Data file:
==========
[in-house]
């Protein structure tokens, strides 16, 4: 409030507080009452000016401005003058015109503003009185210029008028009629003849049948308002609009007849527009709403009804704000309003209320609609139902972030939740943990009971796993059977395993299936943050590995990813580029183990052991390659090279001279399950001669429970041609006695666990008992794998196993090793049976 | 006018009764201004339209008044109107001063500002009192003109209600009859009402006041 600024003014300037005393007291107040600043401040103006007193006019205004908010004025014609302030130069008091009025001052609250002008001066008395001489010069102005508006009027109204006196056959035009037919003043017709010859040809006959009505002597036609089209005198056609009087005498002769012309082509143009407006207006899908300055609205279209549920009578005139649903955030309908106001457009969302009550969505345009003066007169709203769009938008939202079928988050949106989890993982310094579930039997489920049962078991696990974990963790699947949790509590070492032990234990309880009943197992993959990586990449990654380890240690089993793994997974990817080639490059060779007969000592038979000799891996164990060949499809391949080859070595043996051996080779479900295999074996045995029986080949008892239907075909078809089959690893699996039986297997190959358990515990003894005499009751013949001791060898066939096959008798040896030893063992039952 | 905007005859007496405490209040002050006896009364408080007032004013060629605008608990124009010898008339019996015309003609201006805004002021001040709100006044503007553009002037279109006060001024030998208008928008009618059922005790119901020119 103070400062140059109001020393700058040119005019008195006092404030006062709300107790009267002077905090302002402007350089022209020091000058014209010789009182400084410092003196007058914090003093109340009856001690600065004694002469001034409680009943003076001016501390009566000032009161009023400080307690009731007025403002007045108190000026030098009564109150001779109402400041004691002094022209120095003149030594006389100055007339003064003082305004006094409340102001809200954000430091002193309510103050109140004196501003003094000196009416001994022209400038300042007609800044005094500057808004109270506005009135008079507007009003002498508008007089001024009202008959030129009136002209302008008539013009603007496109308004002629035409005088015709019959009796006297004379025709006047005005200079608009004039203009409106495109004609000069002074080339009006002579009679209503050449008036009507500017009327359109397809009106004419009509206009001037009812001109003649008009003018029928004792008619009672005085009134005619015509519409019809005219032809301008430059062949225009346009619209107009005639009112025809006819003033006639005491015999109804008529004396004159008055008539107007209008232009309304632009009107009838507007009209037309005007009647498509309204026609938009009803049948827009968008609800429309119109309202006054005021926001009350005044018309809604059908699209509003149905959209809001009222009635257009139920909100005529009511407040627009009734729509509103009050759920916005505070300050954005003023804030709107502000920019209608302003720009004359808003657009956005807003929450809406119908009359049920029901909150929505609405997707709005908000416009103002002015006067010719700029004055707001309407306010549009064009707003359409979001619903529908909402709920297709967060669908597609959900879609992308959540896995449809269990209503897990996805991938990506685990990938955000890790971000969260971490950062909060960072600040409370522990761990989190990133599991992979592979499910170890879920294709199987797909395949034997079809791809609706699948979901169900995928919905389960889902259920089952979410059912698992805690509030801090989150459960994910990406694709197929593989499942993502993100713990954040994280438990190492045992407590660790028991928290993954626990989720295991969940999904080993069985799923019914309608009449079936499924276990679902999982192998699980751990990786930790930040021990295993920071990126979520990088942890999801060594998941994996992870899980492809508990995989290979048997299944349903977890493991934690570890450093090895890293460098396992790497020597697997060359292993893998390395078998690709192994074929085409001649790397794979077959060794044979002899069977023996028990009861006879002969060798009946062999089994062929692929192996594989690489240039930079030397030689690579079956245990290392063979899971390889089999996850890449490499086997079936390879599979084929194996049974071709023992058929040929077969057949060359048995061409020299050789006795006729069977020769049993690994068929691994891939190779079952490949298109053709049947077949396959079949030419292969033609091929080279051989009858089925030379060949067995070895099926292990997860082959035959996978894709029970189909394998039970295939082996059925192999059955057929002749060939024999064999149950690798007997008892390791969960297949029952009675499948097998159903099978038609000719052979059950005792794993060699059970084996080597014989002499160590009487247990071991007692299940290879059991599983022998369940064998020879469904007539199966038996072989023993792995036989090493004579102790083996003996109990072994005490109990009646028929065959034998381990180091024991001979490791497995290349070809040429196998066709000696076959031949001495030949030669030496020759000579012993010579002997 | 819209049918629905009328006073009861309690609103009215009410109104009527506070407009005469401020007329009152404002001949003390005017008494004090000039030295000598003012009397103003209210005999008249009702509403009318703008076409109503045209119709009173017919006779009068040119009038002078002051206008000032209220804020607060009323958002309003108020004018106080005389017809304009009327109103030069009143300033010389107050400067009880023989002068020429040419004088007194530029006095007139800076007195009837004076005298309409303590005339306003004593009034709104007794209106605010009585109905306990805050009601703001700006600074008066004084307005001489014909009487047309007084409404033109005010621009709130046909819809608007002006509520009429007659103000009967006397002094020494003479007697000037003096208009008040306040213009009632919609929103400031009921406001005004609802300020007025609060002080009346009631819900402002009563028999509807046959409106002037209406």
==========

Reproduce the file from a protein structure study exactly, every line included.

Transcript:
[in-house]
């Protein structure tokens, strides 16, 4: 409030507080009452000016401005003058015109503003009185210029008028009629003849049948308002609009007849527009709403009804704000309003209320609609139902972030939740943990009971796993059977395993299936943050590995990813580029183990052991390659090279001279399950001669429970041609006695666990008992794998196993090793049976 | 006018009764201004339209008044109107001063500002009192003109209600009859009402006041 600024003014300037005393007291107040600043401040103006007193006019205004908010004025014609302030130069008091009025001052609250002008001066008395001489010069102005508006009027109204006196056959035009037919003043017709010859040809006959009505002597036609089209005198056609009087005498002769012309082509143009407006207006899908300055609205279209549920009578005139649903955030309908106001457009969302009550969505345009003066007169709203769009938008939202079928988050949106989890993982310094579930039997489920049962078991696990974990963790699947949790509590070492032990234990309880009943197992993959990586990449990654380890240690089993793994997974990817080639490059060779007969000592038979000799891996164990060949499809391949080859070595043996051996080779479900295999074996045995029986080949008892239907075909078809089959690893699996039986297997190959358990515990003894005499009751013949001791060898066939096959008798040896030893063992039952 | 905007005859007496405490209040002050006896009364408080007032004013060629605008608990124009010898008339019996015309003609201006805004002021001040709100006044503007553009002037279109006060001024030998208008928008009618059922005790119901020119 103070400062140059109001020393700058040119005019008195006092404030006062709300107790009267002077905090302002402007350089022209020091000058014209010789009182400084410092003196007058914090003093109340009856001690600065004694002469001034409680009943003076001016501390009566000032009161009023400080307690009731007025403002007045108190000026030098009564109150001779109402400041004691002094022209120095003149030594006389100055007339003064003082305004006094409340102001809200954000430091002193309510103050109140004196501003003094000196009416001994022209400038300042007609800044005094500057808004109270506005009135008079507007009003002498508008007089001024009202008959030129009136002209302008008539013009603007496109308004002629035409005088015709019959009796006297004379025709006047005005200079608009004039203009409106495109004609000069002074080339009006002579009679209503050449008036009507500017009327359109397809009106004419009509206009001037009812001109003649008009003018029928004792008619009672005085009134005619015509519409019809005219032809301008430059062949225009346009619209107009005639009112025809006819003033006639005491015999109804008529004396004159008055008539107007209008232009309304632009009107009838507007009209037309005007009647498509309204026609938009009803049948827009968008609800429309119109309202006054005021926001009350005044018309809604059908699209509003149905959209809001009222009635257009139920909100005529009511407040627009009734729509509103009050759920916005505070300050954005003023804030709107502000920019209608302003720009004359808003657009956005807003929450809406119908009359049920029901909150929505609405997707709005908000416009103002002015006067010719700029004055707001309407306010549009064009707003359409979001619903529908909402709920297709967060669908597609959900879609992308959540896995449809269990209503897990996805991938990506685990990938955000890790971000969260971490950062909060960072600040409370522990761990989190990133599991992979592979499910170890879920294709199987797909395949034997079809791809609706699948979901169900995928919905389960889902259920089952979410059912698992805690509030801090989150459960994910990406694709197929593989499942993502993100713990954040994280438990190492045992407590660790028991928290993954626990989720295991969940999904080993069985799923019914309608009449079936499924276990679902999982192998699980751990990786930790930040021990295993920071990126979520990088942890999801060594998941994996992870899980492809508990995989290979048997299944349903977890493991934690570890450093090895890293460098396992790497020597697997060359292993893998390395078998690709192994074929085409001649790397794979077959060794044979002899069977023996028990009861006879002969060798009946062999089994062929692929192996594989690489240039930079030397030689690579079956245990290392063979899971390889089999996850890449490499086997079936390879599979084929194996049974071709023992058929040929077969057949060359048995061409020299050789006795006729069977020769049993690994068929691994891939190779079952490949298109053709049947077949396959079949030419292969033609091929080279051989009858089925030379060949067995070895099926292990997860082959035959996978894709029970189909394998039970295939082996059925192999059955057929002749060939024999064999149950690798007997008892390791969960297949029952009675499948097998159903099978038609000719052979059950005792794993060699059970084996080597014989002499160590009487247990071991007692299940290879059991599983022998369940064998020879469904007539199966038996072989023993792995036989090493004579102790083996003996109990072994005490109990009646028929065959034998381990180091024991001979490791497995290349070809040429196998066709000696076959031949001495030949030669030496020759000579012993010579002997 | 819209049918629905009328006073009861309690609103009215009410109104009527506070407009005469401020007329009152404002001949003390005017008494004090000039030295000598003012009397103003209210005999008249009702509403009318703008076409109503045209119709009173017919006779009068040119009038002078002051206008000032209220804020607060009323958002309003108020004018106080005389017809304009009327109103030069009143300033010389107050400067009880023989002068020429040419004088007194530029006095007139800076007195009837004076005298309409303590005339306003004593009034709104007794209106605010009585109905306990805050009601703001700006600074008066004084307005001489014909009487047309007084409404033109005010621009709130046909819809608007002006509520009429007659103000009967006397002094020494003479007697000037003096208009008040306040213009009632919609929103400031009921406001005004609802300020007025609060002080009346009631819900402002009563028999509807046959409106002037209406």